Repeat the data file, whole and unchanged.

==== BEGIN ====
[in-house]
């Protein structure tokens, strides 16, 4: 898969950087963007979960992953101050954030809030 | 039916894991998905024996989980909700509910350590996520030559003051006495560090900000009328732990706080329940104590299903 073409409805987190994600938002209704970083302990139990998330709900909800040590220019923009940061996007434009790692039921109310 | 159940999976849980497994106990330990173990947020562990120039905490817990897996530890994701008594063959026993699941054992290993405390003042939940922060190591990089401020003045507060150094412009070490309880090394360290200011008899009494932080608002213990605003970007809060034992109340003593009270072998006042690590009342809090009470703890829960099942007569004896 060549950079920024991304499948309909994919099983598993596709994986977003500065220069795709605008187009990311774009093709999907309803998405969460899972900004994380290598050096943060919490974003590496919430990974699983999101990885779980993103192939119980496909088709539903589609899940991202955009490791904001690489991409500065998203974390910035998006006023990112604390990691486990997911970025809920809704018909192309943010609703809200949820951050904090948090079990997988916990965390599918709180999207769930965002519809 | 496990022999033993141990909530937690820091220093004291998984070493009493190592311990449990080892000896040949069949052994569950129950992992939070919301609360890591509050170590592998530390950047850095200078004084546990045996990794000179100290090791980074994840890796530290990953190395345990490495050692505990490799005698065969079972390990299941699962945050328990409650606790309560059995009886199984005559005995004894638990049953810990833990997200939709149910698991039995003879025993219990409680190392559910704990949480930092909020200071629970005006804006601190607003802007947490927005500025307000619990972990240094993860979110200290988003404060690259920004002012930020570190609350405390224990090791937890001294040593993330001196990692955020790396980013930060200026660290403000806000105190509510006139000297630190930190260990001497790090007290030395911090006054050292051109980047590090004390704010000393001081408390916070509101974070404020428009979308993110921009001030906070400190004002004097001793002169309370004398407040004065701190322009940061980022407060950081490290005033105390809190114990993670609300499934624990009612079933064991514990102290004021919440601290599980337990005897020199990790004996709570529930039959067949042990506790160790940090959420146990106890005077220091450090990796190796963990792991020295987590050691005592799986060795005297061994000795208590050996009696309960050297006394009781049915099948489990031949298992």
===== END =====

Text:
[in-house]
């Protein structure tokens, strides 16, 4: 898969950087963007979960992953101050954030809030 | 039916894991998905024996989980909700509910350590996520030559003051006495560090900000009328732990706080329940104590299903 073409409805987190994600938002209704970083302990139990998330709900909800040590220019923009940061996007434009790692039921109310 | 159940999976849980497994106990330990173990947020562990120039905490817990897996530890994701008594063959026993699941054992290993405390003042939940922060190591990089401020003045507060150094412009070490309880090394360290200011008899009494932080608002213990605003970007809060034992109340003593009270072998006042690590009342809090009470703890829960099942007569004896 060549950079920024991304499948309909994919099983598993596709994986977003500065220069795709605008187009990311774009093709999907309803998405969460899972900004994380290598050096943060919490974003590496919430990974699983999101990885779980993103192939119980496909088709539903589609899940991202955009490791904001690489991409500065998203974390910035998006006023990112604390990691486990997911970025809920809704018909192309943010609703809200949820951050904090948090079990997988916990965390599918709180999207769930965002519809 | 496990022999033993141990909530937690820091220093004291998984070493009493190592311990449990080892000896040949069949052994569950129950992992939070919301609360890591509050170590592998530390950047850095200078004084546990045996990794000179100290090791980074994840890796530290990953190395345990490495050692505990490799005698065969079972390990299941699962945050328990409650606790309560059995009886199984005559005995004894638990049953810990833990997200939709149910698991039995003879025993219990409680190392559910704990949480930092909020200071629970005006804006601190607003802007947490927005500025307000619990972990240094993860979110200290988003404060690259920004002012930020570190609350405390224990090791937890001294040593993330001196990692955020790396980013930060200026660290403000806000105190509510006139000297630190930190260990001497790090007290030395911090006054050292051109980047590090004390704010000393001081408390916070509101974070404020428009979308993110921009001030906070400190004002004097001793002169309370004398407040004065701190322009940061980022407060950081490290005033105390809190114990993670609300499934624990009612079933064991514990102290004021919440601290599980337990005897020199990790004996709570529930039959067949042990506790160790940090959420146990106890005077220091450090990796190796963990792991020295987590050691005592799986060795005297061994000795208590050996009696309960050297006394009781049915099948489990031949298992």